This month in The Peaceful Home we have been talking about supporting our children in their social interactions, and this led us to discuss the issue of children and consent.
As adults, we are in a position of power and privilege compared to our children. It’s up to us to use that power to be an ally, protecting our children’s rights to autonomy and consent over what happens to their body. Often, this means sticking up for them in front of other adults, even when this feels difficult or uncomfortable.
All children have a right to consent and to bodily autonomy. This is especially important when it comes to unwanted physical affection such as kisses, hugs, tickling, and being picked up, even if this affection comes from a place of love.
When your child is on the end of unwanted attention from another adult, you might:
- Mention consent before physical contact is made. “I bet you’re feeling excited to give James a cuddle as you haven’t seen him in a while; would you like to ask him if he’d like one?” or “Maybe you could get down to her level and put your arms out, then if she wants a hug she’ll crawl over.”
- Translate for your child. “That cry means he doesn’t want to be picked up right now, please could you put him back down so he can continue playing.”
- Ask the other person politely but firmly to stop. “Please stop trying to kiss her, she is making it clear that she doesn’t want to be kissed right now.”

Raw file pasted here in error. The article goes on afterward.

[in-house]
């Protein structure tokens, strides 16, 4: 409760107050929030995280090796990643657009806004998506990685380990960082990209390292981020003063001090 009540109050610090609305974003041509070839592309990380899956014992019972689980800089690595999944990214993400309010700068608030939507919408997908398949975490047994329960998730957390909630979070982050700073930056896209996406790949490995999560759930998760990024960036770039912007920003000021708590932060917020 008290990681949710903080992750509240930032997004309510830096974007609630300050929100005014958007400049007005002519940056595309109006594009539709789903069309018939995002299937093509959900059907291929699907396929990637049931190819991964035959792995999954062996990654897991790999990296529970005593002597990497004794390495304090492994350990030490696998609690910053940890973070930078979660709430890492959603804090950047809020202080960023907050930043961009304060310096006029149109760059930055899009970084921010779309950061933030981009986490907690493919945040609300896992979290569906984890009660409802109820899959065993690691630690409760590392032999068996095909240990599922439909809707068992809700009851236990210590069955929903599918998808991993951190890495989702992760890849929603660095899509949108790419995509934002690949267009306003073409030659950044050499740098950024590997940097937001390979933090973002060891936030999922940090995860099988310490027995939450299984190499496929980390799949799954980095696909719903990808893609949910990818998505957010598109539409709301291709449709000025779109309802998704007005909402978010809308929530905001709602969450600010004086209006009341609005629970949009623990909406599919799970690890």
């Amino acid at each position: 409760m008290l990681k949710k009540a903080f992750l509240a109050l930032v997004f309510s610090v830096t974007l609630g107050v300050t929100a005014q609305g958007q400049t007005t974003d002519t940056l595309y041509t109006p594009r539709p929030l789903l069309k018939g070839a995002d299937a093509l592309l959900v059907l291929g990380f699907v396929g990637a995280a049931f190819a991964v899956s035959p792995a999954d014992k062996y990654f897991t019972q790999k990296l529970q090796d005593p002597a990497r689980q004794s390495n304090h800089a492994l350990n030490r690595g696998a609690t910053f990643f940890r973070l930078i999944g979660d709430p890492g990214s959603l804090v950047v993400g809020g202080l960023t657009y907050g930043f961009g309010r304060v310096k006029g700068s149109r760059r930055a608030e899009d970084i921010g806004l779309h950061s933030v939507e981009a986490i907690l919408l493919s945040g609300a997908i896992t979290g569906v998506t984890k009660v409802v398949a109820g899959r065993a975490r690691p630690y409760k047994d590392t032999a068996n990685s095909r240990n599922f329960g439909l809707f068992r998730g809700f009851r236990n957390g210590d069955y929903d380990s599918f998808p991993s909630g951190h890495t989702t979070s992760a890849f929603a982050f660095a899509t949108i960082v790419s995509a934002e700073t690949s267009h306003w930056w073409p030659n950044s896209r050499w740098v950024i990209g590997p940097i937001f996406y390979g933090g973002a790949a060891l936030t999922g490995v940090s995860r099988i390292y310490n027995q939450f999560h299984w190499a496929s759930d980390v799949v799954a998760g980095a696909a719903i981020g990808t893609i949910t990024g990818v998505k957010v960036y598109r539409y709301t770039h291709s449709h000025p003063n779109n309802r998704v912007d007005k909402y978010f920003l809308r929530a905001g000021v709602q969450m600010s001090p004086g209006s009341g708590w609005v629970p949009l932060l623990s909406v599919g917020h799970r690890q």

- Explain further if needed. “He is the only one who gets to decide what happens to his body. I need you to respect that his no means no.”
- Give your child the language and permission to stand up for themselves. “No one can do things to you without you saying yes. Your body, your choice. If you don’t like something someone is doing, you can loudly say “no” and then come and find me or someone else you trust. You are the boss of your own body.”
- Suggest alternatives that everyone feels comfortable with. Maybe they don’t want to hug granny but could they blow a kiss? Give their cousin a high-five instead of a cuddle?
We also need to remember to talk to our children about other’s right to consent too, for example explaining that they should not to grab, hug, or kiss other children without asking them first, or talking to them about your own right to eg. not be climbed on right now.
Teaching children about consent from early on is such a valuable lesson, and sticking up for their rights, even when we find it hard or awkward, shows them that we are willing to put their right to autonomy over their body above social niceties or individual pressure. This paves the way for decades of future healthy relationships where they know that they have the right to say no – and expect to be listened to – if something makes them uncomfortable.
If you enjoyed this post, you might like this one: Seven ways to encourage consent in young children.